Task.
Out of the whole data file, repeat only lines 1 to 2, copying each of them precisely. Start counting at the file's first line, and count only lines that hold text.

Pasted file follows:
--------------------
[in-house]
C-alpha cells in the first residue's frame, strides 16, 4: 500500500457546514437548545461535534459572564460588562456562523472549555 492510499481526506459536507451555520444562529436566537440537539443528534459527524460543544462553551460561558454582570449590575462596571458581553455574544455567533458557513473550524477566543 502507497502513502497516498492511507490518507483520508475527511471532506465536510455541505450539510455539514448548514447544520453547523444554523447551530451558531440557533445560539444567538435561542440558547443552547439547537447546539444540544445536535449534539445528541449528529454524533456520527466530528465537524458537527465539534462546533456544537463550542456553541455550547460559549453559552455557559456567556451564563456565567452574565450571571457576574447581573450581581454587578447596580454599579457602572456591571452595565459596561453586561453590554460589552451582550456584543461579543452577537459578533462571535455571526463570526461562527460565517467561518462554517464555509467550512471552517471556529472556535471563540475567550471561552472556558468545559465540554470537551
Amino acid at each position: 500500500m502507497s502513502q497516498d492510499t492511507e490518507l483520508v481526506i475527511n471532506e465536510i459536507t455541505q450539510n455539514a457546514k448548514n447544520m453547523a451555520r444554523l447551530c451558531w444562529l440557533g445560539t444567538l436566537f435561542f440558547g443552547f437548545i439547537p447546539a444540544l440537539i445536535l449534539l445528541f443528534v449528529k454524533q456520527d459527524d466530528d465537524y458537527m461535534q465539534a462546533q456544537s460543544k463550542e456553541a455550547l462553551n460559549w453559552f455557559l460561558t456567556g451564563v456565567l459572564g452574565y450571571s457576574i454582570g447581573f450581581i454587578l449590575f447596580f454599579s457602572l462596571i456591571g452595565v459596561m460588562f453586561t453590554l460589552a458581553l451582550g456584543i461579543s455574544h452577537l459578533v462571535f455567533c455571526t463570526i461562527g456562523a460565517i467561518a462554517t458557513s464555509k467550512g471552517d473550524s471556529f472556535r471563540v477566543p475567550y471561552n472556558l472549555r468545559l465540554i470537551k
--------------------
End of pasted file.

[in-house]
C-alpha cells in the first residue's frame, strides 16, 4: 500500500457546514437548545461535534459572564460588562456562523472549555 492510499481526506459536507451555520444562529436566537440537539443528534459527524460543544462553551460561558454582570449590575462596571458581553455574544455567533458557513473550524477566543 502507497502513502497516498492511507490518507483520508475527511471532506465536510455541505450539510455539514448548514447544520453547523444554523447551530451558531440557533445560539444567538435561542440558547443552547439547537447546539444540544445536535449534539445528541449528529454524533456520527466530528465537524458537527465539534462546533456544537463550542456553541455550547460559549453559552455557559456567556451564563456565567452574565450571571457576574447581573450581581454587578447596580454599579457602572456591571452595565459596561453586561453590554460589552451582550456584543461579543452577537459578533462571535455571526463570526461562527460565517467561518462554517464555509467550512471552517471556529472556535471563540475567550471561552472556558468545559465540554470537551